If there is any criticism to be levelled at the mostly superior Rocks, it’s that it runs out of steam a little across the final third of its run-time, and also continues to recycle the formula of placing an unpleasantly saccharine, string-laden ballad at the end of album, frittering away a small portion of the splendour that the rest of the album has so diligently created across the first 6 virtually flawless tracks. Only Tyler’s magisterial vocal comes anywhere close to saving the sub-Queen pomp of the horrible ‘Home Tonight’, wistful longing dripping from a voice that may not be technically perfect, but has soul in abundance to scythe like a speeding motorcycle through the middle of the road fare that threatens to suffocate an undeniably brilliant performance.
In the final analysis, it’s difficult to separate Rocks from Toys In The Attic, the twin classics of 1970s Aerosmith. The best songs on the latter are pure hard rock perfection, and the carefree, open sound perfectly captures a young, hungry band on the way up. Rocks though, with layers of guitars and percussion coming at the listener from all directions, combined with lyrics shot through with real-world unease as the American dream threatens to turn into a nightmare, is arguably the more interesting record, and therefore just shades its predecessor. Rocks sees Aerosmith at their most hard-edged, attacking their instruments with blistering intent, vindictively dismissing the critics that suggested they were little more than talented mimics, imitating the Stones and Led Zeppelin. Rocks is the ultimate riposte to such accusations, as the band deliver something subtly different from simply a synthesis of their influences, offering a truly great album that fascinates as much as it ever did. Aerosmith Rocks.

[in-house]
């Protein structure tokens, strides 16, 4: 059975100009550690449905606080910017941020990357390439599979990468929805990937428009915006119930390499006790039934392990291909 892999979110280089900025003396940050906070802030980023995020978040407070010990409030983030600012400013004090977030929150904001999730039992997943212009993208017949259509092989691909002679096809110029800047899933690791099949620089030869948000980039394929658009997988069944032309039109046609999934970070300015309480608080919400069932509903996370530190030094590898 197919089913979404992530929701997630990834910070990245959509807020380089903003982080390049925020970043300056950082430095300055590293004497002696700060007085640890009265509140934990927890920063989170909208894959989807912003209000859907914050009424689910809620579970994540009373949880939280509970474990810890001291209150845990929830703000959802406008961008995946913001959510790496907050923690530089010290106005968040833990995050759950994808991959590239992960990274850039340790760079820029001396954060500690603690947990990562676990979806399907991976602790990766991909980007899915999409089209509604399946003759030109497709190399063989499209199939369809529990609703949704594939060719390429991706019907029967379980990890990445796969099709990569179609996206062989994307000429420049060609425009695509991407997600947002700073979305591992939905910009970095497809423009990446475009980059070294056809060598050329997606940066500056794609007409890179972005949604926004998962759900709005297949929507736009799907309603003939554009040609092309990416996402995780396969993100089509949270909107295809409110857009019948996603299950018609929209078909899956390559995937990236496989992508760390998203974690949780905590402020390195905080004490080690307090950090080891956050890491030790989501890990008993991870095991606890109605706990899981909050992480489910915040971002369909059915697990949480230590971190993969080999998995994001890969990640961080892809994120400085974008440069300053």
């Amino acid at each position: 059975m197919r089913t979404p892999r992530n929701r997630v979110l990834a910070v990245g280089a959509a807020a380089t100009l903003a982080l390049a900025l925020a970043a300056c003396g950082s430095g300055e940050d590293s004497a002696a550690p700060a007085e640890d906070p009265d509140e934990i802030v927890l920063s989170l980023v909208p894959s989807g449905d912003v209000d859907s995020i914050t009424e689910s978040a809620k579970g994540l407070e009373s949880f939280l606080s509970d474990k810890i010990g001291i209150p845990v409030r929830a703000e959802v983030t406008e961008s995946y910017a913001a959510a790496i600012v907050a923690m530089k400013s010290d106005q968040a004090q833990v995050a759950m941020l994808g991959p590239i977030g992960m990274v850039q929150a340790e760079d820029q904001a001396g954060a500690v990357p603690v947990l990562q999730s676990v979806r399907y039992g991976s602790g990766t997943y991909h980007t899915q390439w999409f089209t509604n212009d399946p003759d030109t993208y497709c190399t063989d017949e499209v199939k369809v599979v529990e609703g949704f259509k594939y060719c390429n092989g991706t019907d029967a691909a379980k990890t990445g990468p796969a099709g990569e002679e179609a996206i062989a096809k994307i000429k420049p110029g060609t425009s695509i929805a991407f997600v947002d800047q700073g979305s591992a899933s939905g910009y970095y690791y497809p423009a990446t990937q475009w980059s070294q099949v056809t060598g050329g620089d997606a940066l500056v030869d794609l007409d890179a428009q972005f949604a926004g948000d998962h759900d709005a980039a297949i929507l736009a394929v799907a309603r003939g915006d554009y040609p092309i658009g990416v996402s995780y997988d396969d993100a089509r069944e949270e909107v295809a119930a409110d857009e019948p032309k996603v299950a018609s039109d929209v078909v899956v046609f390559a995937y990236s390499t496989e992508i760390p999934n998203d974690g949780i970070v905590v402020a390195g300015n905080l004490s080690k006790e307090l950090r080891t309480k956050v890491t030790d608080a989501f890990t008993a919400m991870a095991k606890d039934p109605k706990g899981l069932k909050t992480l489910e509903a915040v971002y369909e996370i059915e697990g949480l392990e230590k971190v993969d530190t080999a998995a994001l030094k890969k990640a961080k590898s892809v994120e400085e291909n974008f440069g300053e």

I occasionally wonder whether Aerosmith are truly deserving of their exalted position as one of the world’s greatest classic rock bands. They certainly occupy an important place in the development of my own music taste, as one of their periodic resurgences of popularity coincided with my nascent teenage interest in hard rock, and I therefore encountered their best-known songs almost as soon as a distorted power chord first triggered whatever chemical reaction it is that occurs in the brain to predispose one towards the heavier end of the musical spectrum. But for all of the nostalgic pleasure that their name evokes, it is clear that they are not true innovators in the way that their key influences were – the Rolling Stones, The Yardbirds and Led Zeppelin. Neither is their discography bulging with the classic albums that their longevity might suggest it should, and indeed much of their post-Rocks output is downright average at best. And then I listen to Toys In The Attic, which blows all gripes and reservations clean out of the water, in a spectacular, undiluted display of pure rock ‘n’ roll power, and emphatically answers the question of whether their status is merited.
Toys In The Attic comes out swinging right from the bell. Where the previous album drew the listener in gently, with the riff-based, but laidback ‘Same Old Song And Dance’, Aerosmith go for the jugular with the superb title-track. With absolutely no pause for breath, the breakneck blues riffing exudes frantic energy, as if they had been told they have a maximum of 3 minutes to imprint their mark on rock ‘n’ roll history, and more so than ever, Tyler’s vocal melodies offer a perfectly synchronous accompaniment to the twin guitars of Joe Perry and Brad Whitford. The track is not totally without subtlety, however. The harmonies that furnish the chorus add a layer of gloss, the key change for the guitar solo adds another melodic dimension to an otherwise straightforward song, and the thumping bassline that provides the foundation for the solo section is satisfyingly high in the mix, allowing the band to fire on all cylinders in a thrilling demonstration of firepower.